Wapshilla Ridge on Craig Mountain


Why? Great views, solitude

Season: June through October, give or take.

Ease: Moderate. It’s about 4 ½ miles till the trail starts to descend, with about 1,000 feet up and down each way.

I have very fine memories of my first hike out Wapshilla Ridge. I was pretty new to hiking, and definitely new to hiking alone. And hiking alone out that ridge really felt like alone to me.

I’d walked maybe 3 miles or a bit more. The views toward the Snake River and the Blue Mountains were wonderful. The wildflowers were great, fields of them. It was the first time I’d ever seen paintbrush in any color but red, and I saw a whole spectrum that day, from red to peach to yellow to almost white.

I came around the corner into a new side drainage and stopped. Below me was a black bear. Way below, admittedly. But a bear of any kind to a newly transplanted suburban lady is pretty exciting.

I watched that bear for 15 minutes, give or take, totally rooted to the ground. He wandered the drainage below, looking for I don't know what. Sometimes he stopped a bit, as though he'd found it.

He never knew I was there, so I assume his behavior was completely natural. And he didn't have to waste any energy running from a human.

I went back around the corner, figuring I’d hiked far enough that day. And that’s when I learned just how exciting an experience that bear had been. My heart was beating at way over normal speed. And my mouth was so dry I could have, as they say in old cowboy movies, spit dust.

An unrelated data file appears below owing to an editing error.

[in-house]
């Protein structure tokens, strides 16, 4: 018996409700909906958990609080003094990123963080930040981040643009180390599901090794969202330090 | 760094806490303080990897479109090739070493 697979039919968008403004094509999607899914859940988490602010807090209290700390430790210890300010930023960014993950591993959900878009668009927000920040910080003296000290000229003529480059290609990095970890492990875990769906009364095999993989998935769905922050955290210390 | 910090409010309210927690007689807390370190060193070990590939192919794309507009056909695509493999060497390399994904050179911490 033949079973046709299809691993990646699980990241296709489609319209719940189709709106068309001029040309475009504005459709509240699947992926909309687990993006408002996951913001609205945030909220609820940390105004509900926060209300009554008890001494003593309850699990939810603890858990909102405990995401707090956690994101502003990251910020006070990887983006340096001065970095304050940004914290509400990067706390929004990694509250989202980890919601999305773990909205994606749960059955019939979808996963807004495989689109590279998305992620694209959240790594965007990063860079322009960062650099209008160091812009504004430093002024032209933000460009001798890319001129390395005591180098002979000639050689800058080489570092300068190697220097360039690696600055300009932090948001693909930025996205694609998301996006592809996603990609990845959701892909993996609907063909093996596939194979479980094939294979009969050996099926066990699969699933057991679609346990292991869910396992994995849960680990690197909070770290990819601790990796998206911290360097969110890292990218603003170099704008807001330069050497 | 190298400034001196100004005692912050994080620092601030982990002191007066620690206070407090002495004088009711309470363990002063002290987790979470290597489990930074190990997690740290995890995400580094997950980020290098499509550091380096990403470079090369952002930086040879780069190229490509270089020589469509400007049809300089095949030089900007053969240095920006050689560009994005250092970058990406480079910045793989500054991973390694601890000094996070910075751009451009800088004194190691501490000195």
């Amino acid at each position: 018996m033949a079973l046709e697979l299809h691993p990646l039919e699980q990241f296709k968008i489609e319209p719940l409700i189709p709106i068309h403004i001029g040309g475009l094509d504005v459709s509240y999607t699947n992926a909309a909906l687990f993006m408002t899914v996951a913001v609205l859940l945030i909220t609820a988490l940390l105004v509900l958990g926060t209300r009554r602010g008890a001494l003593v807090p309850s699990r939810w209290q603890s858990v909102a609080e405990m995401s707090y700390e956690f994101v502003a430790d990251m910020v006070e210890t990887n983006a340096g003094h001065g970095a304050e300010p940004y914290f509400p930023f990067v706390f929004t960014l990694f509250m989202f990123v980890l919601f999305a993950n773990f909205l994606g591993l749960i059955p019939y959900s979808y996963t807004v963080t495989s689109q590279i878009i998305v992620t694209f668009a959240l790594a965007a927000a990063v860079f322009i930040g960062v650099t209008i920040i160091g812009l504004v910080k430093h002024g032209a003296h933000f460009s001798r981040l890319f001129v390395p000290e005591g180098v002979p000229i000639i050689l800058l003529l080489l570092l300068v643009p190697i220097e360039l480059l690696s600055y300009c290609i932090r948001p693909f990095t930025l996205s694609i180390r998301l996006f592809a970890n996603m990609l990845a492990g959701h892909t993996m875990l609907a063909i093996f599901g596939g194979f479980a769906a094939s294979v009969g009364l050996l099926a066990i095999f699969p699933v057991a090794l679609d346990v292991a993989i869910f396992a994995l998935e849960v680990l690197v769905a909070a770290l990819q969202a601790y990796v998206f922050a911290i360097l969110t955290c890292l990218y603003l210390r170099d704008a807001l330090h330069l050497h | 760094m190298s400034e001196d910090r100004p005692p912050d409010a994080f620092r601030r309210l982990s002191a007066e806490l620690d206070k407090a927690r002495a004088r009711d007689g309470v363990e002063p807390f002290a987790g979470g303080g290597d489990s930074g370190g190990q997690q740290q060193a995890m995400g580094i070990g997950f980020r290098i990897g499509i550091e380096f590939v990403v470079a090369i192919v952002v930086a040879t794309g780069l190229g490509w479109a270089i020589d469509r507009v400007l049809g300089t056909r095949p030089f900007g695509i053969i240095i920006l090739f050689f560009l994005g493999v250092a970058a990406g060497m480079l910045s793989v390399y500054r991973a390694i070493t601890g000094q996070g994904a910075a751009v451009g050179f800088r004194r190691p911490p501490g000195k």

Walking both ways, to and from the bear, I enjoyed the views. Of the breaks, the Blues, sometimes even the Snake River. On other hikes out the ridge, I’ve also been fortunate to see cactus in bloom. It’s a hike well worth the drive.

Name Note: Craig Mountain is named for Colonel William Craig, the first permanent white settler in Idaho. Wapshilla Creek was named for a Nez Perce family that lived on the creek for many years.

Trail Notes: The trail actually is an old road and easy to follow. It splits not far from the trailhead. The left fork heads down about 4 miles to the Salmon River along Wapshilla Creek and connects with the road along the river at Wapshilla Rapids. I’ve hiked both ends of this trail. The other end is off the road along the Salmon that’s reached from the Eagle Creek Road. The right fork is this trail. It spends most all its distance in the open and there’s no water available along the way.

Directions: Take the road to Waha. If you set your odometer to zero at the Lewiston Roundup Grounds (Ketch Pen entrance), go right at 14.1 miles in, when Flat Iron Road goes left. You'll be on County Road 540, and stay on it until you reach the Craig Mountain Area sign at Black Pine Corners, 19.6 miles in. The gravel road changes to dirt at 28.6 miles and is not maintained. Depending on the season, this may mean it’s only passable for 4-wheel-drive vehicles. At about 37 miles in, the road ends at a gate that’s the trailhead.

Information: Idaho Fish and Game in Lewiston, (208)-799-5010.

Maps: USGS Wapshilla Creek, Idaho.

Connections: As mentioned in the trail notes, you can hike down to the Salmon River – or up from it – on the trail along Wapshilla Creek.